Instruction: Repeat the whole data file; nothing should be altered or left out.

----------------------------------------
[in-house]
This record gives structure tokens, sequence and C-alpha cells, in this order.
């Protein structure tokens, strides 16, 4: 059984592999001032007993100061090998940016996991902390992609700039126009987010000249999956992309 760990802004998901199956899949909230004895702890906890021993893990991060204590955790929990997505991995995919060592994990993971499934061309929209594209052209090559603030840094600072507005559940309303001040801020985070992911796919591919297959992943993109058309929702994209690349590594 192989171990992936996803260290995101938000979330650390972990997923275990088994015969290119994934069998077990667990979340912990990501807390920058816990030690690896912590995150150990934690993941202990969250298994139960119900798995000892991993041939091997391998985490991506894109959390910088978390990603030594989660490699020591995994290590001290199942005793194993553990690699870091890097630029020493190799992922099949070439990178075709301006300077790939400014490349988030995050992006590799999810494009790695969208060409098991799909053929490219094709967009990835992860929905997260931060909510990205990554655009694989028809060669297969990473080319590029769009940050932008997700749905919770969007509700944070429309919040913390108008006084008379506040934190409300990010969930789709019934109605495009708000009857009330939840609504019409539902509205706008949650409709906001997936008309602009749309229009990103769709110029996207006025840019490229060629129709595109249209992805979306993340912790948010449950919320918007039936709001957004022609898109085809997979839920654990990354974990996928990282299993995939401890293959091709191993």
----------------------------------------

[in-house]
This record gives structure tokens, sequence and C-alpha cells, in this order.
């Protein structure tokens, strides 16, 4: 059984592999001032007993100061090998940016996991902390992609700039126009987010000249999956992309 760990802004998901199956899949909230004895702890906890021993893990991060204590955790929990997505991995995919060592994990993971499934061309929209594209052209090559603030840094600072507005559940309303001040801020985070992911796919591919297959992943993109058309929702994209690349590594 192989171990992936996803260290995101938000979330650390972990997923275990088994015969290119994934069998077990667990979340912990990501807390920058816990030690690896912590995150150990934690993941202990969250298994139960119900798995000892991993041939091997391998985490991506894109959390910088978390990603030594989660490699020591995994290590001290199942005793194993553990690699870091890097630029020493190799992922099949070439990178075709301006300077790939400014490349988030995050992006590799999810494009790695969208060409098991799909053929490219094709967009990835992860929905997260931060909510990205990554655009694989028809060669297969990473080319590029769009940050932008997700749905919770969007509700944070429309919040913390108008006084008379506040934190409300990010969930789709019934109605495009708000009857009330939840609504019409539902509205706008949650409709906001997936008309602009749309229009990103769709110029996207006025840019490229060629129709595109249209992805979306993340912790948010449950919320918007039936709001957004022609898109085809997979839920654990990354974990996928990282299993995939401890293959091709191993």